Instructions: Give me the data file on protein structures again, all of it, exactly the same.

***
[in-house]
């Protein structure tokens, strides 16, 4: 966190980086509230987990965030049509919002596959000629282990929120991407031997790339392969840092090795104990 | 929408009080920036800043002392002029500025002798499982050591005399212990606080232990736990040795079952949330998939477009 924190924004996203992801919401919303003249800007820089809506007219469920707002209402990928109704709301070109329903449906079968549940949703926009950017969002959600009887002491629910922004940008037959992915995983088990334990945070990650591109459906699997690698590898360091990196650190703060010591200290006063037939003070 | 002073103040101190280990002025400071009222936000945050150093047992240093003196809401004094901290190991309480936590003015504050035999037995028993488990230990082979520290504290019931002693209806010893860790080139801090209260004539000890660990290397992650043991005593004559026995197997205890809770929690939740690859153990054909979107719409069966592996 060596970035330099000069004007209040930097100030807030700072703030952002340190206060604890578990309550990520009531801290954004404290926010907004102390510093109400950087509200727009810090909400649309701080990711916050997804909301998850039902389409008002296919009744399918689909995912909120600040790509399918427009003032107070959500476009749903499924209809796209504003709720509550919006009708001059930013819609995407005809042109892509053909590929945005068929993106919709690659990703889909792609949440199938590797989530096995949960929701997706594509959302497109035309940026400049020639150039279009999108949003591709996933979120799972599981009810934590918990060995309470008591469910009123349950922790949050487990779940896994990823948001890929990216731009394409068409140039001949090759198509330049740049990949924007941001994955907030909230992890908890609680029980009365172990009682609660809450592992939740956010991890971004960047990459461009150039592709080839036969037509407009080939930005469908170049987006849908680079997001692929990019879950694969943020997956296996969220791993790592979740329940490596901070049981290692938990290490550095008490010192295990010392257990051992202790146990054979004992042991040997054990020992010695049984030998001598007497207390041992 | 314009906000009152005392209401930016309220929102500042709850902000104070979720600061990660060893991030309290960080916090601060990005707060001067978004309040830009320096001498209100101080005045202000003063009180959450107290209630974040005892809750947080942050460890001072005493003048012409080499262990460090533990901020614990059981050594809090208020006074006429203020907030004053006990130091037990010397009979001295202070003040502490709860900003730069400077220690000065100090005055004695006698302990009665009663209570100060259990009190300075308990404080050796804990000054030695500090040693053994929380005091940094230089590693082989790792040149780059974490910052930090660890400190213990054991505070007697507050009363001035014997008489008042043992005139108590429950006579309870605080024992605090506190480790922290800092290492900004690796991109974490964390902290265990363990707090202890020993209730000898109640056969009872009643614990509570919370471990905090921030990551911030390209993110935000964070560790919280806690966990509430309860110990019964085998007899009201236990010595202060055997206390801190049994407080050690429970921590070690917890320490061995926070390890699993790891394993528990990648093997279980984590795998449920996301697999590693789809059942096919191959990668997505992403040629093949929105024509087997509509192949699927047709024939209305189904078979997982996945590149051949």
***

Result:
[in-house]
């Protein structure tokens, strides 16, 4: 966190980086509230987990965030049509919002596959000629282990929120991407031997790339392969840092090795104990 | 929408009080920036800043002392002029500025002798499982050591005399212990606080232990736990040795079952949330998939477009 924190924004996203992801919401919303003249800007820089809506007219469920707002209402990928109704709301070109329903449906079968549940949703926009950017969002959600009887002491629910922004940008037959992915995983088990334990945070990650591109459906699997690698590898360091990196650190703060010591200290006063037939003070 | 002073103040101190280990002025400071009222936000945050150093047992240093003196809401004094901290190991309480936590003015504050035999037995028993488990230990082979520290504290019931002693209806010893860790080139801090209260004539000890660990290397992650043991005593004559026995197997205890809770929690939740690859153990054909979107719409069966592996 060596970035330099000069004007209040930097100030807030700072703030952002340190206060604890578990309550990520009531801290954004404290926010907004102390510093109400950087509200727009810090909400649309701080990711916050997804909301998850039902389409008002296919009744399918689909995912909120600040790509399918427009003032107070959500476009749903499924209809796209504003709720509550919006009708001059930013819609995407005809042109892509053909590929945005068929993106919709690659990703889909792609949440199938590797989530096995949960929701997706594509959302497109035309940026400049020639150039279009999108949003591709996933979120799972599981009810934590918990060995309470008591469910009123349950922790949050487990779940896994990823948001890929990216731009394409068409140039001949090759198509330049740049990949924007941001994955907030909230992890908890609680029980009365172990009682609660809450592992939740956010991890971004960047990459461009150039592709080839036969037509407009080939930005469908170049987006849908680079997001692929990019879950694969943020997956296996969220791993790592979740329940490596901070049981290692938990290490550095008490010192295990010392257990051992202790146990054979004992042991040997054990020992010695049984030998001598007497207390041992 | 314009906000009152005392209401930016309220929102500042709850902000104070979720600061990660060893991030309290960080916090601060990005707060001067978004309040830009320096001498209100101080005045202000003063009180959450107290209630974040005892809750947080942050460890001072005493003048012409080499262990460090533990901020614990059981050594809090208020006074006429203020907030004053006990130091037990010397009979001295202070003040502490709860900003730069400077220690000065100090005055004695006698302990009665009663209570100060259990009190300075308990404080050796804990000054030695500090040693053994929380005091940094230089590693082989790792040149780059974490910052930090660890400190213990054991505070007697507050009363001035014997008489008042043992005139108590429950006579309870605080024992605090506190480790922290800092290492900004690796991109974490964390902290265990363990707090202890020993209730000898109640056969009872009643614990509570919370471990905090921030990551911030390209993110935000964070560790919280806690966990509430309860110990019964085998007899009201236990010595202060055997206390801190049994407080050690429970921590070690917890320490061995926070390890699993790891394993528990990648093997279980984590795998449920996301697999590693789809059942096919191959990668997505992403040629093949929105024509087997509509192949699927047709024939209305189904078979997982996945590149051949």